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protest and we saw it in 2014. so we're all saw. were came through this. so i guess we don't know exactly what you experienced like in russian. beller was. but we also believe that if it's like a large amount of people, it's like big crowd. you can't back everyone to out to suck. yeah. that's right. this is huge. crowds, fancy, yes. all mom. and i mean, at this claim approval or that of course they, the sufferings of bill at oceans and russians are, cannot in many remote way compared to what ukrainians are going to be, where they were, the bombings and shillings and people dying. but ah, it's on the situation where the protest is there, but it takes are the forms, it's in the underground as i don't know that that, that in the main saffo of minsk there will be an open window and there they are. and some of ukraine will be blasting out, people showing their attitude, but in
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a very limited to what web possibilities that they have. and i want to come back to exactly that, but we have a short report and i'd like to take a closer look at life in all 3 countries. you can't crane russia and bella, bruce, sorrow, worry and fear co exist with the strange normality in all 3 as people go about their business. ah, everything seems normal here in the ukranian city of chroma tours. not far from the front line. we're so tired because of the war. meanwhile, a neighboring villa roost president lucas shanker was presenting himself as a caretaker. the opposition once powerful, languishes in exile or prison. no one dares rebel against the dictators unholy alliance with russian president vladimir putin who has a firm grip on his country. in moscow and st. your spirit,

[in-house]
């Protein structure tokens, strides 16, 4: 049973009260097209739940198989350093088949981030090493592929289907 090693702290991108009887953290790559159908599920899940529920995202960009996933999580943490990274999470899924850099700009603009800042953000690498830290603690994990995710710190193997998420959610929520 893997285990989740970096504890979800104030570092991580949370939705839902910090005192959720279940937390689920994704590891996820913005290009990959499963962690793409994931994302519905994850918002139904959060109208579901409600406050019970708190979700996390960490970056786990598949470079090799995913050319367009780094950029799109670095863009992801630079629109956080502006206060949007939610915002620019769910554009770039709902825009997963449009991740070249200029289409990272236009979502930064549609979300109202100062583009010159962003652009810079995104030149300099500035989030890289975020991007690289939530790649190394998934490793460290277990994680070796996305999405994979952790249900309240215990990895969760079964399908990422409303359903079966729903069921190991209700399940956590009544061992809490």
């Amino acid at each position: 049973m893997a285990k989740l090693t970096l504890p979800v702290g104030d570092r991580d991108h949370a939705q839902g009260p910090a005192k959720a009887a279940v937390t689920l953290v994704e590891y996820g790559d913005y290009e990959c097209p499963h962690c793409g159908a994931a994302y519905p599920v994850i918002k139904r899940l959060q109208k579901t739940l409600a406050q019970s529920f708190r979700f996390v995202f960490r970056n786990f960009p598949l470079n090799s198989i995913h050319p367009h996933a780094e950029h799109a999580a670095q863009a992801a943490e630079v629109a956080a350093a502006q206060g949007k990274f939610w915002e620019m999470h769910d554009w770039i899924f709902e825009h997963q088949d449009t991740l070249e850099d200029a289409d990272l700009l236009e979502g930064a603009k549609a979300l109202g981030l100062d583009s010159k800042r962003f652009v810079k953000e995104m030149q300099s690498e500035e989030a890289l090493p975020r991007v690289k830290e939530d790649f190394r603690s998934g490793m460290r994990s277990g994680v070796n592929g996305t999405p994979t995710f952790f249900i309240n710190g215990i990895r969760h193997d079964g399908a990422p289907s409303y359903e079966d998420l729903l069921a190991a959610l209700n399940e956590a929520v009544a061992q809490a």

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everything seems normal. cafes and bars are full. only a courageous few still dare to openly criticize the war of aggression. meanwhile, in the siberian provinces where most soldiers are recruited families more and more and more fallen sons. but even in ukraine, critical voices are growing. protesters fear that as the war drags on democracy and the achievements of the orange revolution will fall by the wayside. can there be freedom for ukraine? only if there is also freedom for russia and bella bruce straight on to you. okay, it's a big one. yeah, i remember i like to ask, i said this. yeah, yes, it was her quite. but you know, i just yeah, we're all in the same are like informational space even if you now want to divide.
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yeah. our culture and our common ecosystem event heritage. but anyway, like we like in soon stew each other. so any way we will need to get back to that dialogue, maybe after the war. maybe now where too emotional. even i like i listen to like, rushing him, use a great many russian books for example. yeah, i read the book that i guess that united this include a book about it is about the global decline of violence. yes. you know that my now ever, yes. the like boy, he thought that to, for like, a lost like 70 years with these degrees is the off some while on in the world. and that know that the countries almost never goes to war with shattered on february 24th, 2020 to hell. my experience in this, yes. so and even like some great,
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so my and they were wrong. so that is why i didn't like say like may be a exactly what will happen next. but i guess that we all make something brilliant on our own are like way for example, i see many of the russian people who now joined some special regimes of ukrainian army. i see like russian people who helped us here like for example, are brought to like term and like even some, like a big scientist they like to find out to like, what does the democracy mean and now, but if you talk about your grant, it's a really nice that we have these changes of some over a public or a leader or a some like really big decisions. it's mean that something works. and also i can tell you that people and you grant their so critical to the power and they are so
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light and sometimes angry with our official. so they are national. yeah, you know, tradition now to go on to the streets and to protest. so believe me, if something will happen, they will stop that and ski. but i also could explain you that, for example, our, you bring a constitution states that president of ukraine needed to bring this comment as the chief of an army, if something like happened. so that is why it's also, he's like direct decision and his own o needs to rule the country do such a or time. so it's not like auto to reason. it's just a matter of time and it's just to declare, declare it in our constitution. so she behavior like this because of her right, catalina, how firm is put in a grip or,